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Luxury Goods and the Equity Premium

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  • YACINE AÏT-SAHALIA
  • JONATHAN A. PARKER
  • MOTOHIRO YOGO

Abstract

This paper evaluates the equity premium using novel data on the consumption of luxury goods. Specifying utility as a nonhomothetic function of both luxury and basic consumption goods, we derive pricing equations and evaluate the risk of holding equity. Household survey and national accounts data mostly reflect basic consumption, and therefore overstate the risk aversion necessary to match the observed equity premium. The risk aversion implied by the consumption of luxury goods is more than an order of magnitude less than that implied by national accounts data. For the very rich, the equity premium is much less of a puzzle. Copyright 2004 by The American Finance Association.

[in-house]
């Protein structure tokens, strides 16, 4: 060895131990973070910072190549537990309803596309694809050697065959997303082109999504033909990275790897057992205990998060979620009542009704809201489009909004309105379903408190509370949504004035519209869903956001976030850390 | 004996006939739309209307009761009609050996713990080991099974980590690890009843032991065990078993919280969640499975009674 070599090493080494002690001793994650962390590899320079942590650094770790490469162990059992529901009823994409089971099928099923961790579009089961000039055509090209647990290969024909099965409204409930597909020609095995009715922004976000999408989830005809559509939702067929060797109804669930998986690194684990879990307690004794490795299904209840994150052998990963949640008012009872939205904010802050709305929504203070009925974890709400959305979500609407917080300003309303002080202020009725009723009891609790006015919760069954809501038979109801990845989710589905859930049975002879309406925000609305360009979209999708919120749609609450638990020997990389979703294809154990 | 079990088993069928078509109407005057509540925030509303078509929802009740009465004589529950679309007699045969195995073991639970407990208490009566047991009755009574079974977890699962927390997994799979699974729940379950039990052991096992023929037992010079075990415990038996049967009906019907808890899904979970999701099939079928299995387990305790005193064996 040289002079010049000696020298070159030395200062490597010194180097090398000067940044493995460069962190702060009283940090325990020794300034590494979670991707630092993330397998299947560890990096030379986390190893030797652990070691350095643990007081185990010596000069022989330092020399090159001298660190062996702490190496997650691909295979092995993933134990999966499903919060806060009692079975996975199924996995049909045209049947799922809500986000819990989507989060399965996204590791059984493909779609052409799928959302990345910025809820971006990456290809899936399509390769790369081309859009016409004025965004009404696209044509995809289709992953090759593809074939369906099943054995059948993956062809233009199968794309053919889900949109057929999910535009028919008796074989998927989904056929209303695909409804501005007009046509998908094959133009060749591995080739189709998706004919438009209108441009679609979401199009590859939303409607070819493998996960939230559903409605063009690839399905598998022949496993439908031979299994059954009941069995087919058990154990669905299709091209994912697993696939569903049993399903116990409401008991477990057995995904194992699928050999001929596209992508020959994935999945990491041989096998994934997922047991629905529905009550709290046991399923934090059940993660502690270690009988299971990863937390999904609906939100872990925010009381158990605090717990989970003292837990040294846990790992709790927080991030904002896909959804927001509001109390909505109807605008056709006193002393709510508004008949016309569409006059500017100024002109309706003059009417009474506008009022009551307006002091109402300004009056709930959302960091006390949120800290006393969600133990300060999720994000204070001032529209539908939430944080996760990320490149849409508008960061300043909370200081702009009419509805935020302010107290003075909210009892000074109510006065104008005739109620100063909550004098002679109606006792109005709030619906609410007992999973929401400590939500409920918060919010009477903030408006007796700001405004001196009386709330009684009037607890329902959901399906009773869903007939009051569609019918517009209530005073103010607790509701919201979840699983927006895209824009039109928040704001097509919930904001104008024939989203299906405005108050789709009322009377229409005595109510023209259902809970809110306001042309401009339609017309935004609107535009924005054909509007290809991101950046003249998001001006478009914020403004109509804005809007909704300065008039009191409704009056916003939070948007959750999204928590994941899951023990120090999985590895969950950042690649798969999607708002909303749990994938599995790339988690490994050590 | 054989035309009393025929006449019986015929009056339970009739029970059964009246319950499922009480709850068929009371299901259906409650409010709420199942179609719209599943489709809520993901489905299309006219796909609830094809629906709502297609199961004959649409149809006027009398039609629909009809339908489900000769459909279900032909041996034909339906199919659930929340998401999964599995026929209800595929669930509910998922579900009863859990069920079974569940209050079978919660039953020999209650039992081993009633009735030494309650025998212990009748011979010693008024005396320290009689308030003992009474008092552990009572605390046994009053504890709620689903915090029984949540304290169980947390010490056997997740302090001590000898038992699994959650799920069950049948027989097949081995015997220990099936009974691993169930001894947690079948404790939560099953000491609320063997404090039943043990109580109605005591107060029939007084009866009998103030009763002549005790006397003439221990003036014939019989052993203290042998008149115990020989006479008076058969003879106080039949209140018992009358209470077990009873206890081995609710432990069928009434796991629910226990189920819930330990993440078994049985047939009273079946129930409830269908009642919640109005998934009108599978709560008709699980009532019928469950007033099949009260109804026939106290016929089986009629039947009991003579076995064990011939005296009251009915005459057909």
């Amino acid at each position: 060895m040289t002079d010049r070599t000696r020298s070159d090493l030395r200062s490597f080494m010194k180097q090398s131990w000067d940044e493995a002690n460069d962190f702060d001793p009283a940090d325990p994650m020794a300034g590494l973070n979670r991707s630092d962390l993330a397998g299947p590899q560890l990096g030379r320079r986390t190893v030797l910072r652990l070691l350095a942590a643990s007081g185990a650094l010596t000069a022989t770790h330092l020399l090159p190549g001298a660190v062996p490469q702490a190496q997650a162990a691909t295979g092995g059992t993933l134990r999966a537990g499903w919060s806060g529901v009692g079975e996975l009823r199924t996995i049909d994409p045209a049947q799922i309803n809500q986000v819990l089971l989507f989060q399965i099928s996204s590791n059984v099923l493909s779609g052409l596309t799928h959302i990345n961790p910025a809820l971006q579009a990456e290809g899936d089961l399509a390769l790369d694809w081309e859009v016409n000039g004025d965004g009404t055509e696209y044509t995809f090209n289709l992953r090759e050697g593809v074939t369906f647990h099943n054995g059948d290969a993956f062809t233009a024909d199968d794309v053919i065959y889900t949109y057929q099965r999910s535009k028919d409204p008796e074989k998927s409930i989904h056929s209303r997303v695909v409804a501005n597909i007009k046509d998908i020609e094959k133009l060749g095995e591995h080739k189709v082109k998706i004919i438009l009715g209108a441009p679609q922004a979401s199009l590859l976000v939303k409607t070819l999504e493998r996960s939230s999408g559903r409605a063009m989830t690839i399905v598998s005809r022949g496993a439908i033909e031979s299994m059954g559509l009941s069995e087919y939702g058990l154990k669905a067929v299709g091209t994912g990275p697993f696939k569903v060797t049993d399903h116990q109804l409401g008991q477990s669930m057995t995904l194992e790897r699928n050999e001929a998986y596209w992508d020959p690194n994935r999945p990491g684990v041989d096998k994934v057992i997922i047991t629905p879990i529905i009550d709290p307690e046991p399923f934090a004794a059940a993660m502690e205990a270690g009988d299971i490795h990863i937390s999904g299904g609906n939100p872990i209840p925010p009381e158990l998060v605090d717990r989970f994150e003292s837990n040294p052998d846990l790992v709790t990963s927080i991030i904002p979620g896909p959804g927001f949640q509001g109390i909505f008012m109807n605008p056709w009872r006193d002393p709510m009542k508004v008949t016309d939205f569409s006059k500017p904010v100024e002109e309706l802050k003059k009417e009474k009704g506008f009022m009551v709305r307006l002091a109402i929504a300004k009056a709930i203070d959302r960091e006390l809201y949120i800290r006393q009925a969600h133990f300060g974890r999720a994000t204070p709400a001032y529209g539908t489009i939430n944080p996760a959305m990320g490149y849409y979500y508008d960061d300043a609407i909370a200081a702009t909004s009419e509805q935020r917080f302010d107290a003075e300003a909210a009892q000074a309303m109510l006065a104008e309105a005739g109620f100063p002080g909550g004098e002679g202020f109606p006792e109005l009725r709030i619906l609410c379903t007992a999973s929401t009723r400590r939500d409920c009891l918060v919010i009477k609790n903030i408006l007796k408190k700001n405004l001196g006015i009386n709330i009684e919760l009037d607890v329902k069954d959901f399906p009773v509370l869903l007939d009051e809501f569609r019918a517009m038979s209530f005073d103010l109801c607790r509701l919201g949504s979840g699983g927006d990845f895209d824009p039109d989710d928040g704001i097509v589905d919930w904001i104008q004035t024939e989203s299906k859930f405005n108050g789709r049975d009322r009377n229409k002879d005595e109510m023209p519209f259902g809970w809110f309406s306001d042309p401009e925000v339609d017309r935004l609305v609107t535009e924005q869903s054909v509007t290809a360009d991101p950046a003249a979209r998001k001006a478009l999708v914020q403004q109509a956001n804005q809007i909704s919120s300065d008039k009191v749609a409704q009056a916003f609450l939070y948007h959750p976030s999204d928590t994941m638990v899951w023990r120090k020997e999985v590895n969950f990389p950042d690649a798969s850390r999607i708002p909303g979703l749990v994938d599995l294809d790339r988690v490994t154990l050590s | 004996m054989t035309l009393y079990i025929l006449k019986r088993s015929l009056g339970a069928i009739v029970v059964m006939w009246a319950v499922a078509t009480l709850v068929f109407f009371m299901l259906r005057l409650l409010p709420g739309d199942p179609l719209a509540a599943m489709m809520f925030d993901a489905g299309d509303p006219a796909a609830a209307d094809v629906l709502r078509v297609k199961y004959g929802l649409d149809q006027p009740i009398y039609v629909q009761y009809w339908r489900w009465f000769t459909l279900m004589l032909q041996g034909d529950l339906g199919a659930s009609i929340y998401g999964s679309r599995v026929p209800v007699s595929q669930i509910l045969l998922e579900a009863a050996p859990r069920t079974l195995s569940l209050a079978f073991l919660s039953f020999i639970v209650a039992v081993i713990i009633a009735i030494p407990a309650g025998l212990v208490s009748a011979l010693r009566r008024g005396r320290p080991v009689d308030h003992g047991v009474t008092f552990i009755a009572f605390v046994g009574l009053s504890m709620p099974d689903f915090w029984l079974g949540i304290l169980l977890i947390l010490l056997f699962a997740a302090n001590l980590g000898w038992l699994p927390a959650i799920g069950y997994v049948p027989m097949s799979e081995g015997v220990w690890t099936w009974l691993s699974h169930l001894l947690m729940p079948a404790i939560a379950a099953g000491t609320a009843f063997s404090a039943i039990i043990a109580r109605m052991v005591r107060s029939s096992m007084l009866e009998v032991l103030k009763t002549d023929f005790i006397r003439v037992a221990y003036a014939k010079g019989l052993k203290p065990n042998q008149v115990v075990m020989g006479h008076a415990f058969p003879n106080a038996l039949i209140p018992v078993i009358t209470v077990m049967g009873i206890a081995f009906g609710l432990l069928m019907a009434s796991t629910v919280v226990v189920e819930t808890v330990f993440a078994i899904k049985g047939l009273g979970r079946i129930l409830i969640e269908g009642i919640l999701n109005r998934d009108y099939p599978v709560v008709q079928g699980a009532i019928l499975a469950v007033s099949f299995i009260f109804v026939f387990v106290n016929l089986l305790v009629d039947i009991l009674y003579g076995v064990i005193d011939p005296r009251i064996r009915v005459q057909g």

Suggested Citation

  • Yacine Aït-Sahalia & Jonathan A. Parker & Motohiro Yogo, 2004. "Luxury Goods and the Equity Premium," Journal of Finance, American Finance Association, vol. 59(6), pages 2959-3004, December.
  • Handle: RePEc:bla:jfinan:v:59:y:2004:i:6:p:2959-3004
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    References listed on IDEAS

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    1. Attanasio, Orazio P & Browning, Martin, 1995. "Consumption over the Life Cycle and over the Business Cycle," American Economic Review, American Economic Association, vol. 85(5), pages 1118-1137, December.
    2. James Andreoni, 2001. "Giving According to GARP," Theory workshop papers 339, UCLA Department of Economics.
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    More about this item

    JEL classification:

    • D14 - Microeconomics - - Household Behavior - - - Household Saving; Personal Finance
    • E21 - Macroeconomics and Monetary Economics - - Consumption, Saving, Production, Employment, and Investment - - - Consumption; Saving; Wealth
    • E44 - Macroeconomics and Monetary Economics - - Money and Interest Rates - - - Financial Markets and the Macroeconomy
    • G12 - Financial Economics - - General Financial Markets - - - Asset Pricing; Trading Volume; Bond Interest Rates

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